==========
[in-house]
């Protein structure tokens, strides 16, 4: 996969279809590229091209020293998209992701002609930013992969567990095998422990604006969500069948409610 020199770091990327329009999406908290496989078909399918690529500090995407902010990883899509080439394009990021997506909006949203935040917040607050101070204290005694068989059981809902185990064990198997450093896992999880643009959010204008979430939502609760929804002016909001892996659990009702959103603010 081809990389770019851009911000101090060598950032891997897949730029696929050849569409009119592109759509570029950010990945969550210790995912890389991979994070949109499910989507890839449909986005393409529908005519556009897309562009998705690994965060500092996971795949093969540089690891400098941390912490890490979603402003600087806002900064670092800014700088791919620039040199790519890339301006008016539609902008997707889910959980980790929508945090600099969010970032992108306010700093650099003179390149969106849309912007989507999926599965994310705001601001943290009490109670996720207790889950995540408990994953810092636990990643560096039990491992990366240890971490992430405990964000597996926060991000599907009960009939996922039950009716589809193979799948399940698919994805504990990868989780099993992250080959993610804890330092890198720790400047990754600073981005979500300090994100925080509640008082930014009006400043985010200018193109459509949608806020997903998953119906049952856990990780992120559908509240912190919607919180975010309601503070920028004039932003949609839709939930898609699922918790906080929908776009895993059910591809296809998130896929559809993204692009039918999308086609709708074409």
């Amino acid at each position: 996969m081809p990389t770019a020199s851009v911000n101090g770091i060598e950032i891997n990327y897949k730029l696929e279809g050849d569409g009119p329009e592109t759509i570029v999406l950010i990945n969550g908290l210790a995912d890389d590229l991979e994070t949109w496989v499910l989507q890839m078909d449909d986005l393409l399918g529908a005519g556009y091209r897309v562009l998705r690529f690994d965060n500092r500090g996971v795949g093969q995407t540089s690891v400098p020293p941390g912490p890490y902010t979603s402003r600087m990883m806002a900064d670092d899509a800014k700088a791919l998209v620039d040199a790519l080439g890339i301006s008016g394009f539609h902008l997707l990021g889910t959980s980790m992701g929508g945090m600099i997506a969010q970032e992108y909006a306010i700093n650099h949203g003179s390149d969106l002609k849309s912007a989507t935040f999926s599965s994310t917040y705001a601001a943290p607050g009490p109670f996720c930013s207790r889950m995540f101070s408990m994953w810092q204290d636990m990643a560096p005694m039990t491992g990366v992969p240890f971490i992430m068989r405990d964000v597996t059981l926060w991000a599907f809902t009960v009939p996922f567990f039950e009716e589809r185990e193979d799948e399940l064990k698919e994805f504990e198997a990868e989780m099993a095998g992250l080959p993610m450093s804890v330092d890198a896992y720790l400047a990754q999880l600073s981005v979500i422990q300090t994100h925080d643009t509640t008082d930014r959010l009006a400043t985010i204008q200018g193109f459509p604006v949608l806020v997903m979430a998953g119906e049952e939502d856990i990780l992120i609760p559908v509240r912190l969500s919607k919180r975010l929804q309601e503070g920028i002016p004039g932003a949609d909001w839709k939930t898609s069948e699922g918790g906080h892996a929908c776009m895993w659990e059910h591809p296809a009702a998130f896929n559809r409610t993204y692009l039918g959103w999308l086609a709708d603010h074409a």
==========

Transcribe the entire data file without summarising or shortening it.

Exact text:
[in-house]
């Protein structure tokens, strides 16, 4: 996969279809590229091209020293998209992701002609930013992969567990095998422990604006969500069948409610 020199770091990327329009999406908290496989078909399918690529500090995407902010990883899509080439394009990021997506909006949203935040917040607050101070204290005694068989059981809902185990064990198997450093896992999880643009959010204008979430939502609760929804002016909001892996659990009702959103603010 081809990389770019851009911000101090060598950032891997897949730029696929050849569409009119592109759509570029950010990945969550210790995912890389991979994070949109499910989507890839449909986005393409529908005519556009897309562009998705690994965060500092996971795949093969540089690891400098941390912490890490979603402003600087806002900064670092800014700088791919620039040199790519890339301006008016539609902008997707889910959980980790929508945090600099969010970032992108306010700093650099003179390149969106849309912007989507999926599965994310705001601001943290009490109670996720207790889950995540408990994953810092636990990643560096039990491992990366240890971490992430405990964000597996926060991000599907009960009939996922039950009716589809193979799948399940698919994805504990990868989780099993992250080959993610804890330092890198720790400047990754600073981005979500300090994100925080509640008082930014009006400043985010200018193109459509949608806020997903998953119906049952856990990780992120559908509240912190919607919180975010309601503070920028004039932003949609839709939930898609699922918790906080929908776009895993059910591809296809998130896929559809993204692009039918999308086609709708074409």
């Amino acid at each position: 996969m081809p990389t770019a020199s851009v911000n101090g770091i060598e950032i891997n990327y897949k730029l696929e279809g050849d569409g009119p329009e592109t759509i570029v999406l950010i990945n969550g908290l210790a995912d890389d590229l991979e994070t949109w496989v499910l989507q890839m078909d449909d986005l393409l399918g529908a005519g556009y091209r897309v562009l998705r690529f690994d965060n500092r500090g996971v795949g093969q995407t540089s690891v400098p020293p941390g912490p890490y902010t979603s402003r600087m990883m806002a900064d670092d899509a800014k700088a791919l998209v620039d040199a790519l080439g890339i301006s008016g394009f539609h902008l997707l990021g889910t959980s980790m992701g929508g945090m600099i997506a969010q970032e992108y909006a306010i700093n650099h949203g003179s390149d969106l002609k849309s912007a989507t935040f999926s599965s994310t917040y705001a601001a943290p607050g009490p109670f996720c930013s207790r889950m995540f101070s408990m994953w810092q204290d636990m990643a560096p005694m039990t491992g990366v992969p240890f971490i992430m068989r405990d964000v597996t059981l926060w991000a599907f809902t009960v009939p996922f567990f039950e009716e589809r185990e193979d799948e399940l064990k698919e994805f504990e198997a990868e989780m099993a095998g992250l080959p993610m450093s804890v330092d890198a896992y720790l400047a990754q999880l600073s981005v979500i422990q300090t994100h925080d643009t509640t008082d930014r959010l009006a400043t985010i204008q200018g193109f459509p604006v949608l806020v997903m979430a998953g119906e049952e939502d856990i990780l992120i609760p559908v509240r912190l969500s919607k919180r975010l929804q309601e503070g920028i002016p004039g932003a949609d909001w839709k939930t898609s069948e699922g918790g906080h892996a929908c776009m895993w659990e059910h591809p296809a009702a998130f896929n559809r409610t993204y692009l039918g959103w999308l086609a709708d603010h074409a």